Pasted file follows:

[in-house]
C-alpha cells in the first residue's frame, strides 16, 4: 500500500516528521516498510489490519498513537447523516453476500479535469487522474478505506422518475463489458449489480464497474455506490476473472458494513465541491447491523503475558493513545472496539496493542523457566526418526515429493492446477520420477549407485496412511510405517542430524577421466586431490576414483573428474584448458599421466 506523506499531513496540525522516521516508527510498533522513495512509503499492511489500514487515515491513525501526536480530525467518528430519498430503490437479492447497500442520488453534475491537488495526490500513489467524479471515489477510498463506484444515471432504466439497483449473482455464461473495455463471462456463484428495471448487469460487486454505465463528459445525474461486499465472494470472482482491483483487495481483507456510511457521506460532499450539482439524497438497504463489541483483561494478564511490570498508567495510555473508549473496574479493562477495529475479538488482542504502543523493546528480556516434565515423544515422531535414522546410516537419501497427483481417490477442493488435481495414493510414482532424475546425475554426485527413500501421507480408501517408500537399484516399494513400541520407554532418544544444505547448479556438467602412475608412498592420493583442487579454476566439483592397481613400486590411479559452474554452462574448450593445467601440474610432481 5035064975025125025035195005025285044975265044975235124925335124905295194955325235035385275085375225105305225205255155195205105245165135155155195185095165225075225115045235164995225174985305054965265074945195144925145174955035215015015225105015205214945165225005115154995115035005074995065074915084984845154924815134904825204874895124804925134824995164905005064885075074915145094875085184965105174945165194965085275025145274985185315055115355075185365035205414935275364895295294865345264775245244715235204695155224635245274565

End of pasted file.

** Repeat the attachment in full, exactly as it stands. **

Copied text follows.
[in-house]
C-alpha cells in the first residue's frame, strides 16, 4: 500500500516528521516498510489490519498513537447523516453476500479535469487522474478505506422518475463489458449489480464497474455506490476473472458494513465541491447491523503475558493513545472496539496493542523457566526418526515429493492446477520420477549407485496412511510405517542430524577421466586431490576414483573428474584448458599421466 506523506499531513496540525522516521516508527510498533522513495512509503499492511489500514487515515491513525501526536480530525467518528430519498430503490437479492447497500442520488453534475491537488495526490500513489467524479471515489477510498463506484444515471432504466439497483449473482455464461473495455463471462456463484428495471448487469460487486454505465463528459445525474461486499465472494470472482482491483483487495481483507456510511457521506460532499450539482439524497438497504463489541483483561494478564511490570498508567495510555473508549473496574479493562477495529475479538488482542504502543523493546528480556516434565515423544515422531535414522546410516537419501497427483481417490477442493488435481495414493510414482532424475546425475554426485527413500501421507480408501517408500537399484516399494513400541520407554532418544544444505547448479556438467602412475608412498592420493583442487579454476566439483592397481613400486590411479559452474554452462574448450593445467601440474610432481 5035064975025125025035195005025285044975265044975235124925335124905295194955325235035385275085375225105305225205255155195205105245165135155155195185095165225075225115045235164995225174985305054965265074945195144925145174955035215015015225105015205214945165225005115154995115035005074995065074915084984845154924815134904825204874895124804925134824995164905005064885075074915145094875085184965105174945165194965085275025145274985185315055115355075185365035205414935275364895295294865345264775245244715235204695155224635245274565